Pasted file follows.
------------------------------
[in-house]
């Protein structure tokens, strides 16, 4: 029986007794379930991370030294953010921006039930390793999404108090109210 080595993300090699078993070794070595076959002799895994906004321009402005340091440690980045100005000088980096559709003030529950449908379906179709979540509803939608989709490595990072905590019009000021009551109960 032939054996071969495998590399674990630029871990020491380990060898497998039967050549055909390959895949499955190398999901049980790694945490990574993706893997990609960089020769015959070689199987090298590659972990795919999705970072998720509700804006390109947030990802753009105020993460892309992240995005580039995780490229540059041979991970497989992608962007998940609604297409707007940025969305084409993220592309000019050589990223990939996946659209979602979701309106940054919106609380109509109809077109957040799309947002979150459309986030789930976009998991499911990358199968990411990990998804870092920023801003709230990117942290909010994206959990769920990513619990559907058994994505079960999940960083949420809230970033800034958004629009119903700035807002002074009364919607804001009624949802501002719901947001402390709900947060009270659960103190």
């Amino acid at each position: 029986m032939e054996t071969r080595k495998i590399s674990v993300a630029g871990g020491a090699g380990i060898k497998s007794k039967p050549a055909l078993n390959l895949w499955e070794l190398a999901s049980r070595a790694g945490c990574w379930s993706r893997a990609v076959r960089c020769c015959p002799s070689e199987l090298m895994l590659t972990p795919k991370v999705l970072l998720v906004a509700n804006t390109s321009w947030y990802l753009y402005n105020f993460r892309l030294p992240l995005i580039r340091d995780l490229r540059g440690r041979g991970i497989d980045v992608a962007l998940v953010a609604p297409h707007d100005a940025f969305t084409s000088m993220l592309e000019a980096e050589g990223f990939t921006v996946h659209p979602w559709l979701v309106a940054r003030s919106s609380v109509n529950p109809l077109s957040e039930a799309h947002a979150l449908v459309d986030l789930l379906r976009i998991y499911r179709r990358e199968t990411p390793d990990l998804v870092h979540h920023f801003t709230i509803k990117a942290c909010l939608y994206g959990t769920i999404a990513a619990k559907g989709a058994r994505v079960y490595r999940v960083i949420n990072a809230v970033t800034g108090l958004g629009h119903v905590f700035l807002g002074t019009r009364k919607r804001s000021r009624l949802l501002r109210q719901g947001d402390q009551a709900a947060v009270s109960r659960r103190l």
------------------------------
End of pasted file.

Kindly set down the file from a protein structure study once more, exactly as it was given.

[in-house]
């Protein structure tokens, strides 16, 4: 029986007794379930991370030294953010921006039930390793999404108090109210 080595993300090699078993070794070595076959002799895994906004321009402005340091440690980045100005000088980096559709003030529950449908379906179709979540509803939608989709490595990072905590019009000021009551109960 032939054996071969495998590399674990630029871990020491380990060898497998039967050549055909390959895949499955190398999901049980790694945490990574993706893997990609960089020769015959070689199987090298590659972990795919999705970072998720509700804006390109947030990802753009105020993460892309992240995005580039995780490229540059041979991970497989992608962007998940609604297409707007940025969305084409993220592309000019050589990223990939996946659209979602979701309106940054919106609380109509109809077109957040799309947002979150459309986030789930976009998991499911990358199968990411990990998804870092920023801003709230990117942290909010994206959990769920990513619990559907058994994505079960999940960083949420809230970033800034958004629009119903700035807002002074009364919607804001009624949802501002719901947001402390709900947060009270659960103190």
């Amino acid at each position: 029986m032939e054996t071969r080595k495998i590399s674990v993300a630029g871990g020491a090699g380990i060898k497998s007794k039967p050549a055909l078993n390959l895949w499955e070794l190398a999901s049980r070595a790694g945490c990574w379930s993706r893997a990609v076959r960089c020769c015959p002799s070689e199987l090298m895994l590659t972990p795919k991370v999705l970072l998720v906004a509700n804006t390109s321009w947030y990802l753009y402005n105020f993460r892309l030294p992240l995005i580039r340091d995780l490229r540059g440690r041979g991970i497989d980045v992608a962007l998940v953010a609604p297409h707007d100005a940025f969305t084409s000088m993220l592309e000019a980096e050589g990223f990939t921006v996946h659209p979602w559709l979701v309106a940054r003030s919106s609380v109509n529950p109809l077109s957040e039930a799309h947002a979150l449908v459309d986030l789930l379906r976009i998991y499911r179709r990358e199968t990411p390793d990990l998804v870092h979540h920023f801003t709230i509803k990117a942290c909010l939608y994206g959990t769920i999404a990513a619990k559907g989709a058994r994505v079960y490595r999940v960083i949420n990072a809230v970033t800034g108090l958004g629009h119903v905590f700035l807002g002074t019009r009364k919607r804001s000021r009624l949802l501002r109210q719901g947001d402390q009551a709900a947060v009270s109960r659960r103190l």